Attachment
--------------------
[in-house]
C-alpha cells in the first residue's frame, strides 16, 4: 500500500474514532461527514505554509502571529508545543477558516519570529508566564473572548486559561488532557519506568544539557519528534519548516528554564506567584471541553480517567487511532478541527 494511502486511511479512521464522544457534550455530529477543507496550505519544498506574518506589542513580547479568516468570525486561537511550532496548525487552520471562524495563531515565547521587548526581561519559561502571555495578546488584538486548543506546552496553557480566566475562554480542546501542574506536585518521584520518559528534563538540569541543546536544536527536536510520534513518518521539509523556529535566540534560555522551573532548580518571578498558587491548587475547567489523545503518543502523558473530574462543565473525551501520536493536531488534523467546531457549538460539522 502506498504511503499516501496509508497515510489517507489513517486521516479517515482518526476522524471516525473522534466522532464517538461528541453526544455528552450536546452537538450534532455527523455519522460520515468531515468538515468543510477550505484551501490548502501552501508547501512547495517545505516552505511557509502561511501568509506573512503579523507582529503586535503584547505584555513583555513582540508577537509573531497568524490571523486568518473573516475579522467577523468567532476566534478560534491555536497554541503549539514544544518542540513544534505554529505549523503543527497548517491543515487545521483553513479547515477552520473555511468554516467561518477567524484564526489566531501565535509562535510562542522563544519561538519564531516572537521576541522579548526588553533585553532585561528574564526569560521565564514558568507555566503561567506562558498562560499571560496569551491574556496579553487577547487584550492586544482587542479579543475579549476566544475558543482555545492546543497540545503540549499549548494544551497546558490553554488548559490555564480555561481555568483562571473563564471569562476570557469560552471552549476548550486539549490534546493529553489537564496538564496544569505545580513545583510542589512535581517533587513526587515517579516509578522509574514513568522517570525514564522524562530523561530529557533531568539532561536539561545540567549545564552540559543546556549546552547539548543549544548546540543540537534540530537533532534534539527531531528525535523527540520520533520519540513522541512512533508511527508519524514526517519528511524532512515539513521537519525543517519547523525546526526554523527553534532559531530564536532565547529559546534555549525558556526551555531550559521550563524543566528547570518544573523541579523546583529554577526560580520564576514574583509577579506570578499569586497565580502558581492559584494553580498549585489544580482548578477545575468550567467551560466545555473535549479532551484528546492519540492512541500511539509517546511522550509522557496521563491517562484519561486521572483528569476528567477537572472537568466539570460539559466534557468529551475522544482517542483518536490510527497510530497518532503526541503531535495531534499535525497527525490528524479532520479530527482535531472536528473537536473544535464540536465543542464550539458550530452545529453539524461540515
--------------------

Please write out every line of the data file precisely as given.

[in-house]
C-alpha cells in the first residue's frame, strides 16, 4: 500500500474514532461527514505554509502571529508545543477558516519570529508566564473572548486559561488532557519506568544539557519528534519548516528554564506567584471541553480517567487511532478541527 494511502486511511479512521464522544457534550455530529477543507496550505519544498506574518506589542513580547479568516468570525486561537511550532496548525487552520471562524495563531515565547521587548526581561519559561502571555495578546488584538486548543506546552496553557480566566475562554480542546501542574506536585518521584520518559528534563538540569541543546536544536527536536510520534513518518521539509523556529535566540534560555522551573532548580518571578498558587491548587475547567489523545503518543502523558473530574462543565473525551501520536493536531488534523467546531457549538460539522 502506498504511503499516501496509508497515510489517507489513517486521516479517515482518526476522524471516525473522534466522532464517538461528541453526544455528552450536546452537538450534532455527523455519522460520515468531515468538515468543510477550505484551501490548502501552501508547501512547495517545505516552505511557509502561511501568509506573512503579523507582529503586535503584547505584555513583555513582540508577537509573531497568524490571523486568518473573516475579522467577523468567532476566534478560534491555536497554541503549539514544544518542540513544534505554529505549523503543527497548517491543515487545521483553513479547515477552520473555511468554516467561518477567524484564526489566531501565535509562535510562542522563544519561538519564531516572537521576541522579548526588553533585553532585561528574564526569560521565564514558568507555566503561567506562558498562560499571560496569551491574556496579553487577547487584550492586544482587542479579543475579549476566544475558543482555545492546543497540545503540549499549548494544551497546558490553554488548559490555564480555561481555568483562571473563564471569562476570557469560552471552549476548550486539549490534546493529553489537564496538564496544569505545580513545583510542589512535581517533587513526587515517579516509578522509574514513568522517570525514564522524562530523561530529557533531568539532561536539561545540567549545564552540559543546556549546552547539548543549544548546540543540537534540530537533532534534539527531531528525535523527540520520533520519540513522541512512533508511527508519524514526517519528511524532512515539513521537519525543517519547523525546526526554523527553534532559531530564536532565547529559546534555549525558556526551555531550559521550563524543566528547570518544573523541579523546583529554577526560580520564576514574583509577579506570578499569586497565580502558581492559584494553580498549585489544580482548578477545575468550567467551560466545555473535549479532551484528546492519540492512541500511539509517546511522550509522557496521563491517562484519561486521572483528569476528567477537572472537568466539570460539559466534557468529551475522544482517542483518536490510527497510530497518532503526541503531535495531534499535525497527525490528524479532520479530527482535531472536528473537536473544535464540536465543542464550539458550530452545529453539524461540515